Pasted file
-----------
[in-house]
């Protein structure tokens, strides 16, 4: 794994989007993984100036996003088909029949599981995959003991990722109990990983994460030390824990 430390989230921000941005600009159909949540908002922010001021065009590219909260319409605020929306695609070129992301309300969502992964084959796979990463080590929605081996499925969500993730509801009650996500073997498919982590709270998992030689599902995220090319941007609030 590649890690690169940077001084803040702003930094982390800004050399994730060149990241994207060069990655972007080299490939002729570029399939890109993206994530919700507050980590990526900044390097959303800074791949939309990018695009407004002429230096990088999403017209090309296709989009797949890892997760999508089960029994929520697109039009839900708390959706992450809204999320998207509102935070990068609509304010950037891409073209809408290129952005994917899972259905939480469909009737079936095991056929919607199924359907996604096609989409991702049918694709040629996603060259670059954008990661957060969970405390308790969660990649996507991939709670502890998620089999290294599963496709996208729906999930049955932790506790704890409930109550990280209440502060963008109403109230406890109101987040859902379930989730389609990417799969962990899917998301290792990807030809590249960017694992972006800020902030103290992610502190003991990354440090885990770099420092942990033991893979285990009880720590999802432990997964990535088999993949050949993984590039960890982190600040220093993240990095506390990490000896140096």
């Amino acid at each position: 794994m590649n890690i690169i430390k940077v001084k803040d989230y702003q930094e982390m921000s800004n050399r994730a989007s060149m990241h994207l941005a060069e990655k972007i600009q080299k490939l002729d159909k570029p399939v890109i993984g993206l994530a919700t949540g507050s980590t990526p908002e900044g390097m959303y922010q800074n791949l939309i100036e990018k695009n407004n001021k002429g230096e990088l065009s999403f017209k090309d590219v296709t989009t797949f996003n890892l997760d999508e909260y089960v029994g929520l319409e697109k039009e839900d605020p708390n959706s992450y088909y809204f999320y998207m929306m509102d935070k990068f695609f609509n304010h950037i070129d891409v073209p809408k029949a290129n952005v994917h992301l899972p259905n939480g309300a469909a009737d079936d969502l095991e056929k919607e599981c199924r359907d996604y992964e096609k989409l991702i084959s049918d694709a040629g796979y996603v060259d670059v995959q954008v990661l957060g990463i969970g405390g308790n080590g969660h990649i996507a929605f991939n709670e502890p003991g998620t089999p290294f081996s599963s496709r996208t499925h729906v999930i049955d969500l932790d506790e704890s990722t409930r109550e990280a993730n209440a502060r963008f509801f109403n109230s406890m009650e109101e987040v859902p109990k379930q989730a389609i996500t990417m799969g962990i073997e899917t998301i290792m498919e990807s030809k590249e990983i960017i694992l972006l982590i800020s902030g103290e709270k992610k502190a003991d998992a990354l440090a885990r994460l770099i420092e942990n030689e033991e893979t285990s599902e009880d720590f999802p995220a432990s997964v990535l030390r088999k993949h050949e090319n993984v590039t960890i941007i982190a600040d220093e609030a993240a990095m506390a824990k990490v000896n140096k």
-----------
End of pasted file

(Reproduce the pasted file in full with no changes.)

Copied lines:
[in-house]
């Protein structure tokens, strides 16, 4: 794994989007993984100036996003088909029949599981995959003991990722109990990983994460030390824990 430390989230921000941005600009159909949540908002922010001021065009590219909260319409605020929306695609070129992301309300969502992964084959796979990463080590929605081996499925969500993730509801009650996500073997498919982590709270998992030689599902995220090319941007609030 590649890690690169940077001084803040702003930094982390800004050399994730060149990241994207060069990655972007080299490939002729570029399939890109993206994530919700507050980590990526900044390097959303800074791949939309990018695009407004002429230096990088999403017209090309296709989009797949890892997760999508089960029994929520697109039009839900708390959706992450809204999320998207509102935070990068609509304010950037891409073209809408290129952005994917899972259905939480469909009737079936095991056929919607199924359907996604096609989409991702049918694709040629996603060259670059954008990661957060969970405390308790969660990649996507991939709670502890998620089999290294599963496709996208729906999930049955932790506790704890409930109550990280209440502060963008109403109230406890109101987040859902379930989730389609990417799969962990899917998301290792990807030809590249960017694992972006800020902030103290992610502190003991990354440090885990770099420092942990033991893979285990009880720590999802432990997964990535088999993949050949993984590039960890982190600040220093993240990095506390990490000896140096």
């Amino acid at each position: 794994m590649n890690i690169i430390k940077v001084k803040d989230y702003q930094e982390m921000s800004n050399r994730a989007s060149m990241h994207l941005a060069e990655k972007i600009q080299k490939l002729d159909k570029p399939v890109i993984g993206l994530a919700t949540g507050s980590t990526p908002e900044g390097m959303y922010q800074n791949l939309i100036e990018k695009n407004n001021k002429g230096e990088l065009s999403f017209k090309d590219v296709t989009t797949f996003n890892l997760d999508e909260y089960v029994g929520l319409e697109k039009e839900d605020p708390n959706s992450y088909y809204f999320y998207m929306m509102d935070k990068f695609f609509n304010h950037i070129d891409v073209p809408k029949a290129n952005v994917h992301l899972p259905n939480g309300a469909a009737d079936d969502l095991e056929k919607e599981c199924r359907d996604y992964e096609k989409l991702i084959s049918d694709a040629g796979y996603v060259d670059v995959q954008v990661l957060g990463i969970g405390g308790n080590g969660h990649i996507a929605f991939n709670e502890p003991g998620t089999p290294f081996s599963s496709r996208t499925h729906v999930i049955d969500l932790d506790e704890s990722t409930r109550e990280a993730n209440a502060r963008f509801f109403n109230s406890m009650e109101e987040v859902p109990k379930q989730a389609i996500t990417m799969g962990i073997e899917t998301i290792m498919e990807s030809k590249e990983i960017i694992l972006l982590i800020s902030g103290e709270k992610k502190a003991d998992a990354l440090a885990r994460l770099i420092e942990n030689e033991e893979t285990s599902e009880d720590f999802p995220a432990s997964v990535l030390r088999k993949h050949e090319n993984v590039t960890i941007i982190a600040d220093e609030a993240a990095m506390a824990k990490v000896n140096k």